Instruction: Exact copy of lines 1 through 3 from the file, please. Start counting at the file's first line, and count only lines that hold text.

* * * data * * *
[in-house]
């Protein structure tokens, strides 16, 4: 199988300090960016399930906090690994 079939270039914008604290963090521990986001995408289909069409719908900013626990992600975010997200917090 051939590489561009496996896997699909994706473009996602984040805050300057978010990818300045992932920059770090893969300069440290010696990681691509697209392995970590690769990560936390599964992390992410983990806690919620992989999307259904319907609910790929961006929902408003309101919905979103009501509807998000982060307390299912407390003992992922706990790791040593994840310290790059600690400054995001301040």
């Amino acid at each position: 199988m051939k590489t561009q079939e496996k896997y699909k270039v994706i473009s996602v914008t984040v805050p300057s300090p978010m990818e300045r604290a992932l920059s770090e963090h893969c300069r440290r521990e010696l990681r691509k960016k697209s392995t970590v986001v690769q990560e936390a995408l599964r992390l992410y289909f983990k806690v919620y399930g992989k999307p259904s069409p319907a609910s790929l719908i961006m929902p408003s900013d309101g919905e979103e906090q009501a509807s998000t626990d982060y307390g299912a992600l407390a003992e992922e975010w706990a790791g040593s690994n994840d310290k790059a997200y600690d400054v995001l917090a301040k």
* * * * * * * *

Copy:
[in-house]
């Protein structure tokens, strides 16, 4: 199988300090960016399930906090690994 079939270039914008604290963090521990986001995408289909069409719908900013626990992600975010997200917090 051939590489561009496996896997699909994706473009996602984040805050300057978010990818300045992932920059770090893969300069440290010696990681691509697209392995970590690769990560936390599964992390992410983990806690919620992989999307259904319907609910790929961006929902408003309101919905979103009501509807998000982060307390299912407390003992992922706990790791040593994840310290790059600690400054995001301040």
């Amino acid at each position: 199988m051939k590489t561009q079939e496996k896997y699909k270039v994706i473009s996602v914008t984040v805050p300057s300090p978010m990818e300045r604290a992932l920059s770090e963090h893969c300069r440290r521990e010696l990681r691509k960016k697209s392995t970590v986001v690769q990560e936390a995408l599964r992390l992410y289909f983990k806690v919620y399930g992989k999307p259904s069409p319907a609910s790929l719908i961006m929902p408003s900013d309101g919905e979103e906090q009501a509807s998000t626990d982060y307390g299912a992600l407390a003992e992922e975010w706990a790791g040593s690994n994840d310290k790059a997200y600690d400054v995001l917090a301040k």